“Impressions of my visit to the Korean Advanced Institute of Science and Technology (KAIST) in Daejeon, South Korea on June 2, 2014”
We visited KAIST University in Deajeon, about 270 km from Seoul on June 2, 2014. This university was founded in 1971 and has excellent research and education programmes. KAIST ranks 56 in The Times Higher Education Supplement (THES). The core values of KAIST are advertised as ‘Challenge and Creativity’ which clearly resonates with the strategy vision of the UT for 2020 that is under development.
Our company consisted of Prof. Vanessa Evers (HMI and Robotics, UT), Mr. Peter Wijlhuizen (Innovation Attaché of the Netherlands Embassy in South Korea and UT alumnus Mechanical Engineering), and Ms. Hanna Lange (International relations, UT).
Envisioned Design Centre at UT
The aim of the visit was to explore whether KAIST could be an interesting international partner for the envisioned Design Centre at UT. Both the Design Centre at the UT and the ID school at KAIST share the philosophy of a creative cross-disciplinary ecosystem where faculty and students from all disciplines work together on creative solutions to socially relevant challenges. They are inspired by novel scientific insights in close collaboration with industry and governmental stakeholders.
Therefore, we spend most of the day at the College of Information Technology, to which the ID school belongs. Prof. Vanessa Evers has collaborated with researchers from KAIST in the areas of design and robotics for quite some time already. During this visit, we were particularly interested to discuss the philosophy of the ID school with Prof. Kyung-won Chung, Head of the ID Department, and prof. Youn-kyung Lim, Prof. Vanessa Evers’ counterpart. The ID school of KAIST has a strong tradition in research; cooperation with KAIST’s experts in this field will be an opportunity for both UT students and staff. We are looking forward to start an exciting programme of student exchange between students of UT and the KAIST ID school. I am sure that UT students will have a great international experience at the campus of this institute.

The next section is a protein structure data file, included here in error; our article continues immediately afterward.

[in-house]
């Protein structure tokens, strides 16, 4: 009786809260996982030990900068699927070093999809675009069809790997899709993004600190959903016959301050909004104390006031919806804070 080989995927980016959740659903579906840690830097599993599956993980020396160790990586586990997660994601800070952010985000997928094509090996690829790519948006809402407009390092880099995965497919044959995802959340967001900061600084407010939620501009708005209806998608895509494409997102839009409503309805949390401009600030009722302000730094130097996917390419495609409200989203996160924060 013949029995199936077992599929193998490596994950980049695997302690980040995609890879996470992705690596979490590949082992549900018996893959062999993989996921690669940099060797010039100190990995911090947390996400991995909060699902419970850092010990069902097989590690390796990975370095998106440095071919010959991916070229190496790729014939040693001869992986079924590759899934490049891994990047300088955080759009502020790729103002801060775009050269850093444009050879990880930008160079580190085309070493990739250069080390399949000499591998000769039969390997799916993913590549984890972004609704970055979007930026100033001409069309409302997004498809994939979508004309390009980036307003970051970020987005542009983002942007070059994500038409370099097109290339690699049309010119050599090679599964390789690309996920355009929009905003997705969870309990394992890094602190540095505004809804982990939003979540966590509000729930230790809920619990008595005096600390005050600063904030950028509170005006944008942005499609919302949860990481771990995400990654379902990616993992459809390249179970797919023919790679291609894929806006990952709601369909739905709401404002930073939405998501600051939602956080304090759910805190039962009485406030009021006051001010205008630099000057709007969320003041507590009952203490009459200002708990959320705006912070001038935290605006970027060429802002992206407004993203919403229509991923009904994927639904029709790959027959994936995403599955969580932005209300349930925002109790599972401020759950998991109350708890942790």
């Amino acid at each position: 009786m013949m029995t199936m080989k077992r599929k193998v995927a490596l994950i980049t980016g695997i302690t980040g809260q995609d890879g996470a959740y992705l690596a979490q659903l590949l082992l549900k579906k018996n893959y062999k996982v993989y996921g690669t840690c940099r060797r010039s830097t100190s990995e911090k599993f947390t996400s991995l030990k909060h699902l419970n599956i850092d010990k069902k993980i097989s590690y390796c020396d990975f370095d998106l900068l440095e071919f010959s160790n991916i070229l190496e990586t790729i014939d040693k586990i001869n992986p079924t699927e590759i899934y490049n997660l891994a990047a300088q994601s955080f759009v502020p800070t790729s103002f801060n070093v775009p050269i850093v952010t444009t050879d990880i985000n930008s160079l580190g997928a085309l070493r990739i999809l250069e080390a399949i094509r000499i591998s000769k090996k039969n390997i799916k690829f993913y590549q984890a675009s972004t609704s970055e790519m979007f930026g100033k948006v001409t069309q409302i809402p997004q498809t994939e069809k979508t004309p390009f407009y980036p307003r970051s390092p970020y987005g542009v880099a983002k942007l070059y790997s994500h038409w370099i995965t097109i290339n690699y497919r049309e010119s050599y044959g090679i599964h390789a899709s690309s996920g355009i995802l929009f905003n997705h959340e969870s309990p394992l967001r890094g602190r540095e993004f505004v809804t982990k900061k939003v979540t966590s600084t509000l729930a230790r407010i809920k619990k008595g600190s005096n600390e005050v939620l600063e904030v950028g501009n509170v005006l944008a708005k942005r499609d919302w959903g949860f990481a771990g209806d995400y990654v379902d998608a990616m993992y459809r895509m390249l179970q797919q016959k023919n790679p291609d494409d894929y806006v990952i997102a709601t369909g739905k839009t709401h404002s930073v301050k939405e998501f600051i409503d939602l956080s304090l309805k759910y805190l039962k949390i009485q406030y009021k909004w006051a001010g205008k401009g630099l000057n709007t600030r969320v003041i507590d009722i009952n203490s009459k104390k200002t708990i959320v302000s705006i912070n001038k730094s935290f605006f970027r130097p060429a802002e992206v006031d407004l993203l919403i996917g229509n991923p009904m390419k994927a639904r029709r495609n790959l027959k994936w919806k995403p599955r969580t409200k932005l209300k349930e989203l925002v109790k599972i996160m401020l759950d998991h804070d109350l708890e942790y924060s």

In the morning, we were welcomed by prof. Sung-Mo Kang, the president of KAIST. In addition to the cooperation in the fields of Design and Robotics Prof. Kang was also very interested in the research in UT’s MIRA institute and our educational programme on Technical Medicine. KAIST is also interested in establishing a technology-based medical programme, but is facing similar issues as the UT had when setting up our Technical Medicine degree courses.
Our host at KAIST was impressed by the multidisciplinary approach in all UT education and research. Also, the president showed a lot of interest in the entrepreneurial spirit and successes at UT. It seems like UT is on the right track and our philosophy enjoys a lot of sympathies from Asian top universities. I was personally triggered by the fact that KAIST has introduced an education model 3.0 with project work and flipped class rooms. It seems that KAIST is front runner in Asia in this respect.
On top of that, 75% of all education is taught in English which enables UT and KAIST to exchange students in many fields.
In the afternoon, it was interesting to visit the Robotics lab of Prof. Kwon (research partner of Vanessa Evers) and get to know their latest findings in robot technology.
To summarize, KAIST would be an excellent partner to collaborate with in the context of the new Design Centre at the UT and very likely also in other research and education areas, such as Technical Medicine. I would like to encourage UT students and staff to explore the international possibilities at this exciting institute.
Later this week, I will visit the University of Science and Technology in China (USTC), the Singapore University of Science and Design, and the National University of Singapore (NUS). Soon, I will reflect on my visit to those other world class institutions.